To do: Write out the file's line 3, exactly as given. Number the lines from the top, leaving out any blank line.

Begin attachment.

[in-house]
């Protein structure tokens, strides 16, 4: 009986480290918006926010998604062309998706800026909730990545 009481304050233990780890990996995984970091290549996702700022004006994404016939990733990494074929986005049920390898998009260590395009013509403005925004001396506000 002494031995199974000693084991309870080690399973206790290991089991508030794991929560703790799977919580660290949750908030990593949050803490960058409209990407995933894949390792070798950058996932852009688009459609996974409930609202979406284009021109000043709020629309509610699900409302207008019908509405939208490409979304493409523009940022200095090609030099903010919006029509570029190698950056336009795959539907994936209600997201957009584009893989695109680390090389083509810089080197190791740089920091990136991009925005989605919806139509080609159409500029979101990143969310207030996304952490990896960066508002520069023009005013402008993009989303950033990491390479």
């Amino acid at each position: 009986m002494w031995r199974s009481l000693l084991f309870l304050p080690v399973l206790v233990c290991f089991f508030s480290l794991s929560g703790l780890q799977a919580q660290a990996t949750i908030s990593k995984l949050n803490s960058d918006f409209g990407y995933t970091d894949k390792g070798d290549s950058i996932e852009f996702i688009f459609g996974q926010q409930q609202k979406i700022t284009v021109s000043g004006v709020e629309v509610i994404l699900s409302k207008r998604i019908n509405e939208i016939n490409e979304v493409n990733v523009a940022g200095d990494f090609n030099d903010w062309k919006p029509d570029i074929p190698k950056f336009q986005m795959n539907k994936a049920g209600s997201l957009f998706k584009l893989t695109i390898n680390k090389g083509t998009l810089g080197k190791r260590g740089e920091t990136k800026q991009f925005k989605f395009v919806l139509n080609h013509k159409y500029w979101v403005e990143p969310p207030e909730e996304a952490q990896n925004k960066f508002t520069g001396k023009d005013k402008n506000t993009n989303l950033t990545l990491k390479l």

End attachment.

């Amino acid at each position: 009986m002494w031995r199974s009481l000693l084991f309870l304050p080690v399973l206790v233990c290991f089991f508030s480290l794991s929560g703790l780890q799977a919580q660290a990996t949750i908030s990593k995984l949050n803490s960058d918006f409209g990407y995933t970091d894949k390792g070798d290549s950058i996932e852009f996702i688009f459609g996974q926010q409930q609202k979406i700022t284009v021109s000043g004006v709020e629309v509610i994404l699900s409302k207008r998604i019908n509405e939208i016939n490409e979304v493409n990733v523009a940022g200095d990494f090609n030099d903010w062309k919006p029509d570029i074929p190698k950056f336009q986005m795959n539907k994936a049920g209600s997201l957009f998706k584009l893989t695109i390898n680390k090389g083509t998009l810089g080197k190791r260590g740089e920091t990136k800026q991009f925005k989605f395009v919806l139509n080609h013509k159409y500029w979101v403005e990143p969310p207030e909730e996304a952490q990896n925004k960066f508002t520069g001396k023009d005013k402008n506000t993009n989303l950033t990545l990491k390479l």